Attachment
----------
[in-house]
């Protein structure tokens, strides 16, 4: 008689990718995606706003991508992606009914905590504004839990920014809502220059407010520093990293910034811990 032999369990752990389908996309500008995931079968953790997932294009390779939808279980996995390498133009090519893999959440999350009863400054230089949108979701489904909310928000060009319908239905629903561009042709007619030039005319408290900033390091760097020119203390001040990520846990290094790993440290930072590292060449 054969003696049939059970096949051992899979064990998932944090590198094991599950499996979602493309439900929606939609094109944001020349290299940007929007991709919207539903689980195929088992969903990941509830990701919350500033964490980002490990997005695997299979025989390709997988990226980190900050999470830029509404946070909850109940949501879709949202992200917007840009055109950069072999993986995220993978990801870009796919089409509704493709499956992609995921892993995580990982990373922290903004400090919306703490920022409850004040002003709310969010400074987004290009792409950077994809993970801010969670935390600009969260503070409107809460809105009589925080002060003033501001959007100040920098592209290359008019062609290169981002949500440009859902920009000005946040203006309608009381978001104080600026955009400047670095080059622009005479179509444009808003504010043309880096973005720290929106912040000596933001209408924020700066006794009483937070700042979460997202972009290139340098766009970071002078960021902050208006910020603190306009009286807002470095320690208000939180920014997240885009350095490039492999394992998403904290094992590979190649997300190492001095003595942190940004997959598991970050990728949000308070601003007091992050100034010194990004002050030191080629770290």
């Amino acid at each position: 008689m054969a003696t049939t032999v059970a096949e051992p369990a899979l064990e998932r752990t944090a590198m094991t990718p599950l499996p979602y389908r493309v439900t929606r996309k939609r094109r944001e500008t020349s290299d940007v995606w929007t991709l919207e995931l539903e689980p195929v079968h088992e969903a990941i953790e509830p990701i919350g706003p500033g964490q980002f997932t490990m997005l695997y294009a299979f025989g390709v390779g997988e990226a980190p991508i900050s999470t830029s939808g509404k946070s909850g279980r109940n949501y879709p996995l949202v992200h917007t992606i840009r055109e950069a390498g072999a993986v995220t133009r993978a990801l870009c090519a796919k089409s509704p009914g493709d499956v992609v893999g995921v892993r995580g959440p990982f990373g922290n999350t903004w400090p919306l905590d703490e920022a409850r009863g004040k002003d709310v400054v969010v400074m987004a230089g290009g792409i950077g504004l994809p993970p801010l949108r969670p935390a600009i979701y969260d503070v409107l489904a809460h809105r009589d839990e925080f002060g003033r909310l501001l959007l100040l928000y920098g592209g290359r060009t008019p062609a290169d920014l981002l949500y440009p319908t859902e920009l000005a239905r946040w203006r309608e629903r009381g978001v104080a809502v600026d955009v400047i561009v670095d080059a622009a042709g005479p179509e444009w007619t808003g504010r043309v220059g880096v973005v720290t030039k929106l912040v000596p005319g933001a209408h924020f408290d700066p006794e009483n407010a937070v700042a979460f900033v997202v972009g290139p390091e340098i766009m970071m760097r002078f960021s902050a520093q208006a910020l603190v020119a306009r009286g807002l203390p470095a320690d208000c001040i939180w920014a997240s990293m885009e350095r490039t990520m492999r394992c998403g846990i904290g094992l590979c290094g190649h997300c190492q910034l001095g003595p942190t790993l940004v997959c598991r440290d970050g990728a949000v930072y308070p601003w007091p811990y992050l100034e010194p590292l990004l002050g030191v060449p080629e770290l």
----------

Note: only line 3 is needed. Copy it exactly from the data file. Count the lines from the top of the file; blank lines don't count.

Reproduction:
């Amino acid at each position: 008689m054969a003696t049939t032999v059970a096949e051992p369990a899979l064990e998932r752990t944090a590198m094991t990718p599950l499996p979602y389908r493309v439900t929606r996309k939609r094109r944001e500008t020349s290299d940007v995606w929007t991709l919207e995931l539903e689980p195929v079968h088992e969903a990941i953790e509830p990701i919350g706003p500033g964490q980002f997932t490990m997005l695997y294009a299979f025989g390709v390779g997988e990226a980190p991508i900050s999470t830029s939808g509404k946070s909850g279980r109940n949501y879709p996995l949202v992200h917007t992606i840009r055109e950069a390498g072999a993986v995220t133009r993978a990801l870009c090519a796919k089409s509704p009914g493709d499956v992609v893999g995921v892993r995580g959440p990982f990373g922290n999350t903004w400090p919306l905590d703490e920022a409850r009863g004040k002003d709310v400054v969010v400074m987004a230089g290009g792409i950077g504004l994809p993970p801010l949108r969670p935390a600009i979701y969260d503070v409107l489904a809460h809105r009589d839990e925080f002060g003033r909310l501001l959007l100040l928000y920098g592209g290359r060009t008019p062609a290169d920014l981002l949500y440009p319908t859902e920009l000005a239905r946040w203006r309608e629903r009381g978001v104080a809502v600026d955009v400047i561009v670095d080059a622009a042709g005479p179509e444009w007619t808003g504010r043309v220059g880096v973005v720290t030039k929106l912040v000596p005319g933001a209408h924020f408290d700066p006794e009483n407010a937070v700042a979460f900033v997202v972009g290139p390091e340098i766009m970071m760097r002078f960021s902050a520093q208006a910020l603190v020119a306009r009286g807002l203390p470095a320690d208000c001040i939180w920014a997240s990293m885009e350095r490039t990520m492999r394992c998403g846990i904290g094992l590979c290094g190649h997300c190492q910034l001095g003595p942190t790993l940004v997959c598991r440290d970050g990728a949000v930072y308070p601003w007091p811990y992050l100034e010194p590292l990004l002050g030191v060449p080629e770290l």